The Rivian Automotive (NASDAQ:RIVN) initial public offering (IPO) and the breakout of Lucid Group (NASDAQ:LCID) have pole-vaulted the electric vehicle (EV) industry into the limelight.

For investors looking for options outside of the headline names, ChargePoint (NYSE:CHPT) could be a great pick-and-shovel choice. A basket of multiple charging growth names could be a good option too. Here's the case for each.

A woman charges her red electric vehicle in the garage.

Image source: Getty Images.

A rising tide lifts this boat

Daniel Foelber (ChargePoint): You may have heard of charging names like Blink Charging, (NASDAQ:BLNK), Volta (NYSE:VLTA), EVgo (NASDAQ:EVGO), and Wallbox. But even in a basket, ChargePoint is really the only one that is a viable option.

For the automakers, a technological edge means everything, but the charging segment is more about which company can be the most efficient. Scale is crucial, and ChargePoint is in the best position to keep growing and eventually become profitable.

ChargePoint will report its Q3 fiscal year (FY) 2022 results on Dec. 7. Last quarter, ChargePoint raised its full-year revenue guidance by 15% to a range of $225 million to $235 million. In the first half of FY 2022, it earned revenue of $96.6 million, so it will need a strong second half to hit its goal. 

Aside from the short-term goal, investors should be on the lookout to see if ChargePoint updates its multi-year revenue, earnings, and operating cash flow forecast in response to new industry developments and the passing of the bipartisan infrastructure bill. If ChargePoint shows it's back on the trajectory it was on in 2019 before the stall in 2020, then the long-term thesis remains intact.

ChargePoint may just be one of the best bets in the EV industry. Unlike in Europe, North American charging has a long way to go. As more EVs hit the road from automakers outside of Tesla, third-party charging networks will gain importance. With all of the exciting developments in the industry -- new models breaking the 500-mile range barrier and companies like Rivian going public -- it can be easy to forget that new EV sales account for less than 2% of passenger cars in the U.S. ChargePoint stands to benefit as automakers duke it out for market predominance.

Playing the odds

Howard Smith (Volta/EVgo/Blink Charging/Wallbox): It does make sense to own a leader in any industry, and my colleague Daniel makes a great point about ChargePoint. But in the case of a fledgling industry like EV charging, a basket approach may be a better option at this time. Some of the other charging network companies for investors to choose from are taking different strategies to market. Volta, for instance, is unique in its partnerships with retailers and other local businesses that use the large monitors on its charging ports to advertise, bringing it a separate income stream.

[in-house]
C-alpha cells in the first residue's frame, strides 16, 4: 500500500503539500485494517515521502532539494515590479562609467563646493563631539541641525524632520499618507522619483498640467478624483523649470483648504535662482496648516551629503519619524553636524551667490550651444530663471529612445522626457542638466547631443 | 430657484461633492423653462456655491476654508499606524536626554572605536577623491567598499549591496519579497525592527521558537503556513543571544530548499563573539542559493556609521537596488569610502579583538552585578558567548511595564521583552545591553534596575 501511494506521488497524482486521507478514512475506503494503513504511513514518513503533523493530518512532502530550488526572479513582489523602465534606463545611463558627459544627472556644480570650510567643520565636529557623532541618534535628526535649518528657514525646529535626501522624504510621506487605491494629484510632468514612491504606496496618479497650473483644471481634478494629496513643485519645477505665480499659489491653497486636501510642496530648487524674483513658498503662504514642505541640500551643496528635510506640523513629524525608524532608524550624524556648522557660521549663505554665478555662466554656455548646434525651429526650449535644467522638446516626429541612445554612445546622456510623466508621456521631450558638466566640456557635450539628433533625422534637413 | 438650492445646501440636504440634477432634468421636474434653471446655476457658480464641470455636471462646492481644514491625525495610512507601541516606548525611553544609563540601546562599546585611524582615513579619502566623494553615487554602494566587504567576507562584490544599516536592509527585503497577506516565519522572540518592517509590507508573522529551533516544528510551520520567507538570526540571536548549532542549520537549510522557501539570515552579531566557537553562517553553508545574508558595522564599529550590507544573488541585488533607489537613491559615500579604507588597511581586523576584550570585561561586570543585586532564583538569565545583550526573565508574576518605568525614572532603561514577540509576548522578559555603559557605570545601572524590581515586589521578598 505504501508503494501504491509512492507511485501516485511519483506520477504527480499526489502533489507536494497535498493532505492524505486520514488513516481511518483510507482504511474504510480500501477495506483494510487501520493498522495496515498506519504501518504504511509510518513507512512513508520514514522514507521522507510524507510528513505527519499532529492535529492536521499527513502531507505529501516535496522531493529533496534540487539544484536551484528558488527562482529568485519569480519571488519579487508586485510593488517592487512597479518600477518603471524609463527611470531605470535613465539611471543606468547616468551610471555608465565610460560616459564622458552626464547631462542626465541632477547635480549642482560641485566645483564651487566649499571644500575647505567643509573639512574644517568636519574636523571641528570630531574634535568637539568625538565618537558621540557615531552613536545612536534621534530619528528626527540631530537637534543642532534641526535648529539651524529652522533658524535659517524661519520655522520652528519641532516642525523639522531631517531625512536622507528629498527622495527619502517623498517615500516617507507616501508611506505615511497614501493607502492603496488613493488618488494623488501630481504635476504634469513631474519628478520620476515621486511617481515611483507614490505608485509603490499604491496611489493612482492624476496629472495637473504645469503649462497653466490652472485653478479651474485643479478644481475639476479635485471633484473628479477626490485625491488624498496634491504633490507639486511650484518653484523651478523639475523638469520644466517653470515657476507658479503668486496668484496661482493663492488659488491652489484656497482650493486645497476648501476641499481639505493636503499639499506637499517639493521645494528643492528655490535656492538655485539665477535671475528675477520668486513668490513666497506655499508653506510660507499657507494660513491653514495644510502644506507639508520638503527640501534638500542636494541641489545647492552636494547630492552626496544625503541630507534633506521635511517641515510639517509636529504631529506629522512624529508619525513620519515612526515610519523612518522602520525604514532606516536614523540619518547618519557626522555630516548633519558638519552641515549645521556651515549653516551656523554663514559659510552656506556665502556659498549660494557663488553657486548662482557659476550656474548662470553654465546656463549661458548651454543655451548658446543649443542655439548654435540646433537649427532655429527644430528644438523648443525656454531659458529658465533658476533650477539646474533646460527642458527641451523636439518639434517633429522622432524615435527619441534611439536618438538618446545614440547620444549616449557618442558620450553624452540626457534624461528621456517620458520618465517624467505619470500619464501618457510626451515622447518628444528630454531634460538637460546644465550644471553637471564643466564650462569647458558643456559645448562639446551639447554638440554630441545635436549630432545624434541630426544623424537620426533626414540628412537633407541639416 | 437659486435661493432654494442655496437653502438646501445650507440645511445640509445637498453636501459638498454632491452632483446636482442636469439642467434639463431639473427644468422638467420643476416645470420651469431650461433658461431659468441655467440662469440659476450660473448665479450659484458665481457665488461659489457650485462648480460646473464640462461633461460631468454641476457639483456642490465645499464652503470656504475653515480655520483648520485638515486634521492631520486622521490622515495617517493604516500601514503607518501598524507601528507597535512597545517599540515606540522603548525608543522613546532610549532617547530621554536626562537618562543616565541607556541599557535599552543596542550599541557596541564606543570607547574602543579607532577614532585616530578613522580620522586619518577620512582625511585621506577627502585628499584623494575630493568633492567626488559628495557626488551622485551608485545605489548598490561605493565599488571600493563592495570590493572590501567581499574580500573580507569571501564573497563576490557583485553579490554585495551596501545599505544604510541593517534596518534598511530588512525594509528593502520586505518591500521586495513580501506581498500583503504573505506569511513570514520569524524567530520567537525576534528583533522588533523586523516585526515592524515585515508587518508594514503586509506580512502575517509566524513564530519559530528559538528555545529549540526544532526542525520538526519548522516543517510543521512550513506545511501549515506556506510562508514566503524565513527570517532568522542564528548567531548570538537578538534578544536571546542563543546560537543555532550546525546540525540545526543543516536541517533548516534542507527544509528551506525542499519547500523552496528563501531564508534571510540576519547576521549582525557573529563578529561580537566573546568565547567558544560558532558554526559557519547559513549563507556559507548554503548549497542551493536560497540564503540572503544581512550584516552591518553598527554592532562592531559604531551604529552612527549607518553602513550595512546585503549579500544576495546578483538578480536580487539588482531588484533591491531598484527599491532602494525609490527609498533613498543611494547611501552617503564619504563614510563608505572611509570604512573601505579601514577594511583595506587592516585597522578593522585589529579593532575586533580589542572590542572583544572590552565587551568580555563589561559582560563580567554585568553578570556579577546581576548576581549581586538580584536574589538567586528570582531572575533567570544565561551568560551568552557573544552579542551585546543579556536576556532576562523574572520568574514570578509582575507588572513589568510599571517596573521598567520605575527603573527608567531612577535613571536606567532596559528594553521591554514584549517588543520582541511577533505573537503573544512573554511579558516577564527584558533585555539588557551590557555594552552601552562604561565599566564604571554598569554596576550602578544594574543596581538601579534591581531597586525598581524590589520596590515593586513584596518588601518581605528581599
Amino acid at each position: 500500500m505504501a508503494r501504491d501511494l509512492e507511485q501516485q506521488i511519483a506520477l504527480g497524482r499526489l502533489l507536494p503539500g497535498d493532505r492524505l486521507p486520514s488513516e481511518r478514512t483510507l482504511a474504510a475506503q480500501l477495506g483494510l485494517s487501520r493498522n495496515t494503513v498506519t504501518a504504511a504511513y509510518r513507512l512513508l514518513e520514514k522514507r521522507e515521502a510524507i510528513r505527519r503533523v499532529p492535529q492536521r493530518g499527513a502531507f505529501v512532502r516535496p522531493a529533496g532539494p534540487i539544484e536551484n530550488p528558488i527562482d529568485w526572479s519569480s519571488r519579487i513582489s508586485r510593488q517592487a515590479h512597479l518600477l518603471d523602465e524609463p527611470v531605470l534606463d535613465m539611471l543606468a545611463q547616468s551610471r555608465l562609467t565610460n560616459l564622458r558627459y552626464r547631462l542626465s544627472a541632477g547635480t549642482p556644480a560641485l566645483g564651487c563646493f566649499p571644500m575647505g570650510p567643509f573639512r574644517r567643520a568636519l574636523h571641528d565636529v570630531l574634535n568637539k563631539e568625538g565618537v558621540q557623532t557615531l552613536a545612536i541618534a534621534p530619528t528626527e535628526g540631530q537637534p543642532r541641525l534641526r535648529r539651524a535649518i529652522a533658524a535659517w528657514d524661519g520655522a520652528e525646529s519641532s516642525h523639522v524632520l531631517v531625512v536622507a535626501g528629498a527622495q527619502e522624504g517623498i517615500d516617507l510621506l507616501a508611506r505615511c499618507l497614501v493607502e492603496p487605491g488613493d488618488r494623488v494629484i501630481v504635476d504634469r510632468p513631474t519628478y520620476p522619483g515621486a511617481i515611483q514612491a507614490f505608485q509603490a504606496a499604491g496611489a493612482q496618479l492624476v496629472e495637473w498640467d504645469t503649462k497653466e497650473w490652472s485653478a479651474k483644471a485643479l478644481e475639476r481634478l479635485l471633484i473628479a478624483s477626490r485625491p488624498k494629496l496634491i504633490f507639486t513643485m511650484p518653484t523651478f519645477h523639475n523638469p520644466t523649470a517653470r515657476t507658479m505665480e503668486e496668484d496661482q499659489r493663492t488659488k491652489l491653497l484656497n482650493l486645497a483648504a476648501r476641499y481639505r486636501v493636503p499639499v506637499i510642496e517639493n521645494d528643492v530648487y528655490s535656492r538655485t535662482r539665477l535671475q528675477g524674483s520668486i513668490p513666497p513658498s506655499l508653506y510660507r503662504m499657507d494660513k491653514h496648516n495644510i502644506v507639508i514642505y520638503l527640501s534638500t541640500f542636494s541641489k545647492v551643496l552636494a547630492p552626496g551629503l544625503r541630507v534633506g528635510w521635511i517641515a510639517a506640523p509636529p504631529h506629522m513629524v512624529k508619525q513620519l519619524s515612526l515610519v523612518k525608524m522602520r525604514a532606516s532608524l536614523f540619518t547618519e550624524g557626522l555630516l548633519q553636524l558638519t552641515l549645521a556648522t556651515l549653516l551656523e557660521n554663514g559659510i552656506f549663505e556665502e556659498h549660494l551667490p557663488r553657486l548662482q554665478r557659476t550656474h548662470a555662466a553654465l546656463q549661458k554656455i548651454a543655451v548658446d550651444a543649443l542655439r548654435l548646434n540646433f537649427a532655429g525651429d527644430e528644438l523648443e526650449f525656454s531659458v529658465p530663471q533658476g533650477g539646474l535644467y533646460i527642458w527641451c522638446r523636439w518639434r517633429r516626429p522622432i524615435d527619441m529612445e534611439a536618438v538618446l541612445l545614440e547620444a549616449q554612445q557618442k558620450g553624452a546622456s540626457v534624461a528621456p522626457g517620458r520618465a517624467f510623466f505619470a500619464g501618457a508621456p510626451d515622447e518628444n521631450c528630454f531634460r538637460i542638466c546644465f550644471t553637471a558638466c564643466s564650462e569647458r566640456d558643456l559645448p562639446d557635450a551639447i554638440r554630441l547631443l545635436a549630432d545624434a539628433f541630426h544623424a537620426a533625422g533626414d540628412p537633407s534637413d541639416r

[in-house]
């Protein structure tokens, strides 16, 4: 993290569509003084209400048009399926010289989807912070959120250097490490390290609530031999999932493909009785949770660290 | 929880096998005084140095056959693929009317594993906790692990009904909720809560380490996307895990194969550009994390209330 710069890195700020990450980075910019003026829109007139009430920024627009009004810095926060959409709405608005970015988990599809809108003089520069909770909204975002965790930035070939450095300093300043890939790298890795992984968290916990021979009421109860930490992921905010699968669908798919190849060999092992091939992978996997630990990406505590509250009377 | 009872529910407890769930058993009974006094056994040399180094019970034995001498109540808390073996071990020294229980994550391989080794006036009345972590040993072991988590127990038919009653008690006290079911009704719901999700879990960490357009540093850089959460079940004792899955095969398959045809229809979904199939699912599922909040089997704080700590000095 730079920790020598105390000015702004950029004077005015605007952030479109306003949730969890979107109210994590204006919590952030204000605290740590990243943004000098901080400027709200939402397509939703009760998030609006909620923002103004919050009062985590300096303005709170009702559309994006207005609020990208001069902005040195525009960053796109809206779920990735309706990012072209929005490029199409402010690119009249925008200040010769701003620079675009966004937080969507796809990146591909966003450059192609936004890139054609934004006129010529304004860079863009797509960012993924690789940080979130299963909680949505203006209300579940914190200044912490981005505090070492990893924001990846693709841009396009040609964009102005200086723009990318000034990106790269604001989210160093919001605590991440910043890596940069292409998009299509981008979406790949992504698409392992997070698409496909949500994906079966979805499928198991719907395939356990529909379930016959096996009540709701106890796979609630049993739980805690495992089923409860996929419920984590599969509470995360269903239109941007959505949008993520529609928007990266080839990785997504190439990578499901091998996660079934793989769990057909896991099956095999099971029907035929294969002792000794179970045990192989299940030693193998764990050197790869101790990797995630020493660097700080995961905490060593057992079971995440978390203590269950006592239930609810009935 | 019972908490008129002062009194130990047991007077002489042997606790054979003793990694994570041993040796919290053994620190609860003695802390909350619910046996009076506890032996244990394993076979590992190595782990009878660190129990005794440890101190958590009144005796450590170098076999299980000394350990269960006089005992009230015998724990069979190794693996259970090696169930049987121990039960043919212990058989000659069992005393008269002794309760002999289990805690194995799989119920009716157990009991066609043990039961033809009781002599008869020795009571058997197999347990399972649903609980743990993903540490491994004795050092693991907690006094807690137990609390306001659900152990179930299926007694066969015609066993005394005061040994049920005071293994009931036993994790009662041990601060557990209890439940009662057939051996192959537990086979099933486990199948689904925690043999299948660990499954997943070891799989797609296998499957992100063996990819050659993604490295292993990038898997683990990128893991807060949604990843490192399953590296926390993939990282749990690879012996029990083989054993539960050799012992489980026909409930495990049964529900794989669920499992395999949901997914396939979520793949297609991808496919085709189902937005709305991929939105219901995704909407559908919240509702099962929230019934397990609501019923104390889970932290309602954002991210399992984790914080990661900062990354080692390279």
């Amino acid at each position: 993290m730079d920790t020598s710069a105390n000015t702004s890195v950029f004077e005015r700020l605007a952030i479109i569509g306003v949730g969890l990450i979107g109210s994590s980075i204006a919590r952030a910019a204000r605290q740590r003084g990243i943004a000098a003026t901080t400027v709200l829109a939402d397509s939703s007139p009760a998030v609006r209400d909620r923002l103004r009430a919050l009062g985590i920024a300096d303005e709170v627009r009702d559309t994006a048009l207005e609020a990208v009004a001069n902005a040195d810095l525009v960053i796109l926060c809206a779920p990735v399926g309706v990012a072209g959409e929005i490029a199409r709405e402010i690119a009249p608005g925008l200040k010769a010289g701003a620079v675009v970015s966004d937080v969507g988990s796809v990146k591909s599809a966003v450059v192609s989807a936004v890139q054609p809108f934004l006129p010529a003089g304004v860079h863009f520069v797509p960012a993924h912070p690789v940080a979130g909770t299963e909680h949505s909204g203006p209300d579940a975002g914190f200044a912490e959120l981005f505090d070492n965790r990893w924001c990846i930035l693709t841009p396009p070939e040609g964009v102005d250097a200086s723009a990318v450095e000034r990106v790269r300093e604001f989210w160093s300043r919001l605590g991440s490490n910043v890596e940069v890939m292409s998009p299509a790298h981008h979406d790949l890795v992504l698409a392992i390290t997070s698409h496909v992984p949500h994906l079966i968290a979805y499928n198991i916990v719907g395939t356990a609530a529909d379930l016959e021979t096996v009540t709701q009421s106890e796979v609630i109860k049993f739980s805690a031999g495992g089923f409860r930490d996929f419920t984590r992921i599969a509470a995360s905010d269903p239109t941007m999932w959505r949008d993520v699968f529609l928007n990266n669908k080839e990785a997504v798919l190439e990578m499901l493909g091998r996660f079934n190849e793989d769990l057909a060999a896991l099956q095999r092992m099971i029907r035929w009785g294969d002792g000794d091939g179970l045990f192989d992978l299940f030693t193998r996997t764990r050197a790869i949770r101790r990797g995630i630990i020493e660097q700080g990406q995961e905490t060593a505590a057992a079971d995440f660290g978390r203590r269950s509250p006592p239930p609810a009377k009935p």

The new infrastructure bill mentioned above has $7.5 billion allocated to grow this country's charging network. Those funds will likely be doled out by states in the form of grants that the charging companies will apply for. With chargers needed in various settings, from shopping areas to business office centers to fleet maintenance hubs, the suppliers will each have a case to attract those investment dollars. Blink Charging has been aggressively working to expand its base and has announced deals to deploy its charging ports at businesses as diverse as hotels, healthcare complexes, and even municipalities. EVgo recently announced it expanded its partnership with General Motors, adding plans for 500 DC ports that will bring the total program to 3,250 units by 2025. 

And ChargePoint isn't the only one that has increased guidance recently. EVgo saw its sequential quarterly revenue grow 29% in its third quarter, due to both its fleet and retail segments. That prompted the company to boost 2021 revenue guidance by as much as 10% at the high end of its range of $20 million to $22 million.

Wallbox is the newest of this group to be publicly traded, listed in early October. It is also a more recent entrant into the U.S. having only expanded its operations there in 2019. The company's revenue grew 250% year over year in its third quarter, but less than 10% of its sales were in the U.S. Wallbox expects revenue of $79 million for its full-year 2021, thanks in part to strong growth in Germany, France, and the U.K. It also has a partnership with solar panel company SunPower to integrate solar panels and home EV charging into a single bundled unit.

So while ChargePoint is a leader and formidable competitor, it's not the only game in town. And this game is not even out of the early innings yet. Investors may be better off spreading their investment dollars to account for the various potential outcomes as EV sales and the associated charging infrastructure mature as businesses. 

A lot of good options to choose from 

As the charging industry grows and becomes more commoditized, it could be difficult for new players with less capital to enter the space. As ChargePoint keeps growing, it should be able to flex its size as an advantage over smaller companies. Despite its favorable position, some investors may find it better to go with a basket of EV charging stocks, which ChargePoint can be a part of. No matter your personal preferences, both contributors agree that it's a good time to invest in the EV industry.

This article represents the opinion of the writer, who may disagree with the “official” recommendation position of a Motley Fool premium advisory service. We’re motley! Questioning an investing thesis -- even one of our own -- helps us all think critically about investing and make decisions that help us become smarter, happier, and richer.